The joy of the Internet is also its drawback: there is simply too much information, much of it excellent, for the mind to absorb. I hope that in making these suggestions for your web surfing I have singled out some of the best.

He's a photographer who goes by the name of jr and he has just won a $100,000. USD award from the TED foundation. The 27-year-old creates giant images on waterproof vinyl and displays them in slums. The funds he derives from his work go into future projects, illuminating the conditions of those who live in poverty.

Great art can turn up in unlikely places. The Economist is writing up an exhibit of Eadweard Muybridge's seminal photographs of people and horses in motion. The actual exhibition is being held at Tate Britain London after its opening at the Corcoran Gallery of Art in Washington, D. C.

The Louise Blouin Foundation is showing a lovely exhibition called "Pure Views: New Paintings from China". See the slide show at their site.

A treasure trove of old photographs was rescued from the trash heap and posted online at a blog called "The Age of Uncertainty". If you are a lover of yesterday's traces of lives and life styles you will want to see these.

The New York Times has posted a Critics' Picks video entitled "Walkabout", a poignant film about two children abandoned in the Australian desert. The Times praises the film's photographic excellence but it is matched by the expressiveness of the story.

Also at the New York Times, an excellent review of "Man, Myth and Sensual Pleasures", an exhibit now at the Metropolitan Museum of Art in New York City. Jan Gossart, a Flemish Master also called Mabuse, is given a comprehensive overview in this exhibit of remarkable portraits.

If, like myself, you find parking structures a necessary evil in modern urban life, then you might take a look at Shinjuku Gardens, a two-story parking building designed by the Hong Kong Firm cheungvogl. It is a truly innovative idea for city architecture.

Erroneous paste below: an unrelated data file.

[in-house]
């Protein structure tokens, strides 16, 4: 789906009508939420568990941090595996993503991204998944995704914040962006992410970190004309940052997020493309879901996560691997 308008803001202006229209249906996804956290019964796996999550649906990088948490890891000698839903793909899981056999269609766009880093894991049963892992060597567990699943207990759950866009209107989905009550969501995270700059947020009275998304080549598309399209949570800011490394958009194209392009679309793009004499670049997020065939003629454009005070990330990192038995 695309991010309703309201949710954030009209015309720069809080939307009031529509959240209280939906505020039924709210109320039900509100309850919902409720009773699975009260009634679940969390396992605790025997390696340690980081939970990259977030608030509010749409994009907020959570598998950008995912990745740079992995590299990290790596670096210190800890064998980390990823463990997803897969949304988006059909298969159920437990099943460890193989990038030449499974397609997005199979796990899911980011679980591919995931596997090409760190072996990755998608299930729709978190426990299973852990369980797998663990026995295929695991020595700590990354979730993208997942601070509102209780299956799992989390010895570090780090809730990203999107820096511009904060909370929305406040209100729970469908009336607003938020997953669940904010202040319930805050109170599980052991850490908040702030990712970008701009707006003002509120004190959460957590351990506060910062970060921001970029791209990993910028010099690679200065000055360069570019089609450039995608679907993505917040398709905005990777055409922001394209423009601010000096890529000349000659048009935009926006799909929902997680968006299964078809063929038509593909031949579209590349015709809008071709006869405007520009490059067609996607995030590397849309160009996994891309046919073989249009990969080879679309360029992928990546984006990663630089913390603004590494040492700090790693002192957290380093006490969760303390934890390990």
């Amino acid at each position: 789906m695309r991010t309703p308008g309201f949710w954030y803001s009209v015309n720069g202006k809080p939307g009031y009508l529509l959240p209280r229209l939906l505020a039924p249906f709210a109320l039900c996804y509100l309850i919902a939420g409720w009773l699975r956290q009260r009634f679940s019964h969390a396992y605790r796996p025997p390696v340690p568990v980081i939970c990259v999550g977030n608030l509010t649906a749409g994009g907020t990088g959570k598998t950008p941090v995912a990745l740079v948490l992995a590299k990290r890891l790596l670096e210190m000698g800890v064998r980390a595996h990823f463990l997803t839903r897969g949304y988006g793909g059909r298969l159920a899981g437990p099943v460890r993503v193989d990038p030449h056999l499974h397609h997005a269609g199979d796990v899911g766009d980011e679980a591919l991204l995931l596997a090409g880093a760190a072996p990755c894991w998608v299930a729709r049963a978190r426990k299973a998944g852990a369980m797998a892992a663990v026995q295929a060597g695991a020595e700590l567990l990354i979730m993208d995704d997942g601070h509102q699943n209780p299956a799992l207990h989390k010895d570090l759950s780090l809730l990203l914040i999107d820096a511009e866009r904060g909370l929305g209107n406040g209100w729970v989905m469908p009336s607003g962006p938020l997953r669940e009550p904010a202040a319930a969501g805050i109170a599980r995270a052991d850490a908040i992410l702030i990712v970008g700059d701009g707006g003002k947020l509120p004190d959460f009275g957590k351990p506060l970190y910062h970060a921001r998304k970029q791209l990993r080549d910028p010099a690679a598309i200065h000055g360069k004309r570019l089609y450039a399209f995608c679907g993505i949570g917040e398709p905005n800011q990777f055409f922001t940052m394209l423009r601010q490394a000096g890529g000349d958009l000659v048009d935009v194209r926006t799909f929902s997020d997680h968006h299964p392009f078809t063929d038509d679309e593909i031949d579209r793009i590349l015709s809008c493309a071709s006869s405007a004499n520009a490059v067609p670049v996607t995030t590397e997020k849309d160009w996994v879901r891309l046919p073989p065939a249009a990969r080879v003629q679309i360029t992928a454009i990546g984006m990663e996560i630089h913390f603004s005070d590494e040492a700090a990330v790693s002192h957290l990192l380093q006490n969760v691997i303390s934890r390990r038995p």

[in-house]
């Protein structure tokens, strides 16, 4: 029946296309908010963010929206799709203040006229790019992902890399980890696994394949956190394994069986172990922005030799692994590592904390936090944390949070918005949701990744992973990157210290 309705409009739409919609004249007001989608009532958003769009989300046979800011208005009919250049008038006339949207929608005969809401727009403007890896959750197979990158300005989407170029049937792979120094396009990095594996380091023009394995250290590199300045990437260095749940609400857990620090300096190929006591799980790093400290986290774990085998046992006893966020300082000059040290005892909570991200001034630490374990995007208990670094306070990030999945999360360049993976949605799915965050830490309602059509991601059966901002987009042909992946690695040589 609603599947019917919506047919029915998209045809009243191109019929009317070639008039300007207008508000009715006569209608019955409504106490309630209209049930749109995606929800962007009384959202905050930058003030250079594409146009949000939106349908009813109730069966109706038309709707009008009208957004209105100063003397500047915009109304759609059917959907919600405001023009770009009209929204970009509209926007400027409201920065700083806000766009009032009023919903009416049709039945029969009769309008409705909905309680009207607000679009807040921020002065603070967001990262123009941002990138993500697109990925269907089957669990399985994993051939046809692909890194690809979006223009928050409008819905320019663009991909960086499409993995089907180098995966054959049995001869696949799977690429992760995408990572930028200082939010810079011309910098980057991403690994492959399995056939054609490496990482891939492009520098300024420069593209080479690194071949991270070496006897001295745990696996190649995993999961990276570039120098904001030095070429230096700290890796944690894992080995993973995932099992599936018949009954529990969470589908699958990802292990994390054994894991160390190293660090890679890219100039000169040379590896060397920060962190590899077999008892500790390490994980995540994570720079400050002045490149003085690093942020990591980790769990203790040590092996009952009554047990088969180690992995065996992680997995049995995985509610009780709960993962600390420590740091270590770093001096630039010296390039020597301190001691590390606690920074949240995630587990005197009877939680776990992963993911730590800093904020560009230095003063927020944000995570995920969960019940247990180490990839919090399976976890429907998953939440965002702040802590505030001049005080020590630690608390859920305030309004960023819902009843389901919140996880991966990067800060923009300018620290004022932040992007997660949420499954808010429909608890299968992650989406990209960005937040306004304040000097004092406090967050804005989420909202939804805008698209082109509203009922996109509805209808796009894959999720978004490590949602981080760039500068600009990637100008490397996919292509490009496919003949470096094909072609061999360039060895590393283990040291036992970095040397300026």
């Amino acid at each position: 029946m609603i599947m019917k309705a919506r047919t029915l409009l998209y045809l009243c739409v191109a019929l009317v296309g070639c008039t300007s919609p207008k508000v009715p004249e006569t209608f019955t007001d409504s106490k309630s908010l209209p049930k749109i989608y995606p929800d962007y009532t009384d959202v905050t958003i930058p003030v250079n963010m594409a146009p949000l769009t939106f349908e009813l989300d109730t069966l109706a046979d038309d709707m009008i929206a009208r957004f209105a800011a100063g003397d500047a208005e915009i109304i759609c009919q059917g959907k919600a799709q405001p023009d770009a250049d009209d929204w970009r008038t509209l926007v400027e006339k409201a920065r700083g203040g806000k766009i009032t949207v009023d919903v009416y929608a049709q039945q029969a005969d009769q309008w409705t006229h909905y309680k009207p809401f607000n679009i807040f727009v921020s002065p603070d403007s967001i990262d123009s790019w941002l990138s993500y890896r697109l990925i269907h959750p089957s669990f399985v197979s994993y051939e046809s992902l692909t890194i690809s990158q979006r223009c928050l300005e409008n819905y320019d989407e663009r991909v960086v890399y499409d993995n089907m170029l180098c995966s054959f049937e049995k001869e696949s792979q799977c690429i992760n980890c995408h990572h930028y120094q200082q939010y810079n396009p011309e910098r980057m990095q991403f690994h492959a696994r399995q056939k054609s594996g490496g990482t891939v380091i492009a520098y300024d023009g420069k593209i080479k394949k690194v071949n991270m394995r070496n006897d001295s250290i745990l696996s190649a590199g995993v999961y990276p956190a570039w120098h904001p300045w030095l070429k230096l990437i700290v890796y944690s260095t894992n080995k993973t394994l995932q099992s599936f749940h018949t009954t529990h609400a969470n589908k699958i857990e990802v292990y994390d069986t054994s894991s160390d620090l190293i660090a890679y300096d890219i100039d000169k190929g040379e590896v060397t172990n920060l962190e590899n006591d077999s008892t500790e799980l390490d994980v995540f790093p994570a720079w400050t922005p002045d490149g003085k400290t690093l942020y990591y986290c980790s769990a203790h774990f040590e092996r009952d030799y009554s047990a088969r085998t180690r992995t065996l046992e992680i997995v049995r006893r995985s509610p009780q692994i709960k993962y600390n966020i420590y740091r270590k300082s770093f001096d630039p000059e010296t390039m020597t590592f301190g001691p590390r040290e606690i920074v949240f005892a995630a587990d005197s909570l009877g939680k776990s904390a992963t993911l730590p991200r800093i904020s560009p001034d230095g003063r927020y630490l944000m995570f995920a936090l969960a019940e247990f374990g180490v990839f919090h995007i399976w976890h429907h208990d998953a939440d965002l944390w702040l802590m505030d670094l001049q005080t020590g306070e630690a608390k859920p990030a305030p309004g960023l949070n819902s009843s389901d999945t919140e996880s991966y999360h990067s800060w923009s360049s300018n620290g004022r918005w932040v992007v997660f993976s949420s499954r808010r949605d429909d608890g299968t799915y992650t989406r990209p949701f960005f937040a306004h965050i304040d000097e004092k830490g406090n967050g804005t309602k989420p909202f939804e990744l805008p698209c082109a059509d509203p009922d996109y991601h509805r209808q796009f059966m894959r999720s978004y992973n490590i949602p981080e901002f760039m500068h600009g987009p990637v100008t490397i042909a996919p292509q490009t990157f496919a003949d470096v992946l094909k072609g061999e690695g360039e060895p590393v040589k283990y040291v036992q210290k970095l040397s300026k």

Another brilliant design for urban living is presented by architect Toyo Ito, who won the Praemium Imperiale award for architecture at the Venice Biennale.

Also at the Venice Architecture Biennale, the Croatian floating pavilion gives us an unusual solution to the problem of transporting projects to international exhibitions. The structure is composed of 32 tons of steel and 40 layers of wire mesh, designed by a consortium of fourteen engineers and architects.

Slate magazine features the Chinese art of the Yuan Dynasty, which is being shown at the Metropolitan Museum of Art. The accompanying slideshow/essay is well worth your time.

One of this year's MacArthur Fellowships has been awarded to stone carver Nicholas Benson. This brief video shows the artist talking about his work and its intricacies as he hand-carves individual letters. Benson is a third- generation stone carver.

A stunning design by the Norwegian firm snohetta has been submitted for a new building proposed for the Victoria and Albert Museum in Scotland. Using the site's proximity to the water, the architects have proposed a floating museum on the River Tay.

c.Corinne Whitaker 2010